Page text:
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Published on 07 Mar 2020

**Bubble sort** begins by comparing the first two adjacent elements of an array, and if the first element is greater than second, then the two elements must be swapped else need not swap the element. Again second and third elements are compared and swapped if it is necessary and this process goes on until last and second last element is compared and swapped. This is the first step of Bubble sort. If there are n elements to be sorted then, the process mentioned above should be repeated n-1 times to sort the elements.

Let’s take an unsorted array of n elements as an example: 6 2 4 9 1 3

**Step 1: (First pass)**

In the first pass, there were n elements and n-1 comparisons (i.e., 6 elements and 5 comparisons). And the largest value 9 is now in place.

**Note:** So for the next pass, the last element 9 need not be compared (since already placed in the right position).

**Step 2: (Second Pass)**

The last element 6 need not be compared with the 9, since 9 is already placed in the right order. At the end of the second pass, the second **largest value 6 is now in place.**

**Step 3: (Third Pass)**

At the end of the third pass, the third largest value 4 is now in place.

**Step 4: (Fourth Pass)**

**Note: 4 6 9 have already been placed in the right position (So, no need of comparing those elements)**

Here, when you take a look at the order of elements in the last step it is found that the elements are sorted, but our algorithm does not know if it is completed. This technique needs one more step without any swap to know it is sorted.

**Step 5: (Fifth Pass)**

In this step 5, no swapping of elements throughout the whole pass, hence the sorting technique is stopped and the array elements were sorted in an ascending order.

**Note: **Since each pass places the next largest value in place, the total number of passes necessary will be (n−1). After completing the (n−1) passes, the smallest item must be in the correct position with no further processing required. Here there were 6 elements, so 5 passes (n-1).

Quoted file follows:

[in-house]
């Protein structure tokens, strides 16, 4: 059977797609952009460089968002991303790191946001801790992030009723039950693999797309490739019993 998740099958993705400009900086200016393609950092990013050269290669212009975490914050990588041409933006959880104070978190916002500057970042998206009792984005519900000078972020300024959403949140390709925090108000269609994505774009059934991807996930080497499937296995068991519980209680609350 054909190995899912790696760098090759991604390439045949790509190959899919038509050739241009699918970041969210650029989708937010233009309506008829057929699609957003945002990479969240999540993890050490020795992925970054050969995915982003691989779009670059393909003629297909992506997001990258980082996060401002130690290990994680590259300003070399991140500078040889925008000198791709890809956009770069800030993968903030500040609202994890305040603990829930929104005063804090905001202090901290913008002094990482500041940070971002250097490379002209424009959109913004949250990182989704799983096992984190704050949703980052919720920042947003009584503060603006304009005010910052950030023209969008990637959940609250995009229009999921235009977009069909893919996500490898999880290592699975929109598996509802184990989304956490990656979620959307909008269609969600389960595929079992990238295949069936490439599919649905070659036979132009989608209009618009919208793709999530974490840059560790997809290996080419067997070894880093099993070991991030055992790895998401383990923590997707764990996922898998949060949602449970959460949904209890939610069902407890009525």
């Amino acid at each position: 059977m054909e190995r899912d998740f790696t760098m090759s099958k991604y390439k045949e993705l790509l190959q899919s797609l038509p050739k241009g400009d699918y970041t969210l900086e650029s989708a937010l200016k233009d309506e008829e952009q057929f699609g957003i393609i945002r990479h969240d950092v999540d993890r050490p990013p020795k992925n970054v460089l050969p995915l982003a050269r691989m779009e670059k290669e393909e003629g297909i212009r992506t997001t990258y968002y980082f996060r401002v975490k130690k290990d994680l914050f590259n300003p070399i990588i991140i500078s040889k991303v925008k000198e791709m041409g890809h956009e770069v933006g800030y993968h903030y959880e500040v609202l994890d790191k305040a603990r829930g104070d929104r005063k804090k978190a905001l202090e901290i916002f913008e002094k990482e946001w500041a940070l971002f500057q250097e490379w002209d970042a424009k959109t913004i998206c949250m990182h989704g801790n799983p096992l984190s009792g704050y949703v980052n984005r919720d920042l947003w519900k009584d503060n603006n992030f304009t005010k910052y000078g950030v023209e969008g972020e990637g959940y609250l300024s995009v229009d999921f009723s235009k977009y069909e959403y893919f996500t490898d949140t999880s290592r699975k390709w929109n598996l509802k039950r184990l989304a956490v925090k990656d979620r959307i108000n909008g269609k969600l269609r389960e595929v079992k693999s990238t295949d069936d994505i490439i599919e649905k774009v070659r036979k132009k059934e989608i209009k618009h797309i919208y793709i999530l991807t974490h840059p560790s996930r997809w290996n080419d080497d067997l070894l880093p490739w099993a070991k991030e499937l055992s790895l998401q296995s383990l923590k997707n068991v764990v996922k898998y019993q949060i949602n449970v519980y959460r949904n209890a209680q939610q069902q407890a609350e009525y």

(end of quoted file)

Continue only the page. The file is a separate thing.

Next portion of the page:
```
start Bubble_Sort(array)
for all elements of array
if array[i] > array[i+1]
swap(array[i], array[i+1])
end if
end for
return array
end Bubble_Sort
```

```
void bubble_sort(int arr[], int n)
{
int i, j, temp;
//the first for loop n elements and n-1 passesfor(i = 0; i < n; i++)
{
// comparisons done at each passfor(j = 0; j < n-i-1; j++)
{
if( arr[j] > arr[j+1])
{
// swap the elements
temp = arr[j];
arr[j] = arr[j+1];
arr[j+1] = temp;
}
}
}
}
```

In Bubble Sort, n-1 comparisons will be done in the 1st pass, n-2 in 2nd pass, n-3 in the 3rd pass and so on. So the total number of comparisons will be,

(n-1) + (n-2) + (n-3) + ..... + 3 + 2 + 1

Sum = n(n-1)/2 = ½ [ n^{2} – n]

i.e O(n^{2})

Hence the time complexity of Bubble Sort is O(n^{2}).

Worst case time complexity: O(n^{2})

Average case time complexity: O(n^{2})

Best case time complexity: O(n) (i.e., when the list is already sorted.

The space complexity for Bubble Sort is O(1) because only a single additional memory space is required i.e. for temp variable.

- One of the simplest sorting techniques
- Space complexity is O(1)

```
#include <iostream>
using namespace std;
void bubble_sort(int arr[], int n);
int main()
{
int arr[50], n, i;
cout<<"Enter the number of elements: ";
cin>>n;
cout<<"\nEnter the elements: \n";
for(i=0; i<n; i++)
cin>>arr[i];
bubble_sort(arr, n);
return 0;
}
//Bubble sort algorithm
void bubble_sort(int arr[], int n)
{
int i, j, temp;
bool flag;
for (i = 0; i < n-1; i++)
{
flag = 0;
for (j = 0; j < n-i-1; j++)
{
if (arr[j] > arr[j+1])
{
temp = arr[j];
arr[j] = arr[j + 1];
arr[j + 1] = temp;
flag = 1;
}
}
// If no two elements were swapped by inner loop, then break
if (flag == 0)
break;
}
for (i=0; i < n; i++)
cout<<arr[i]<<" ";
}
```

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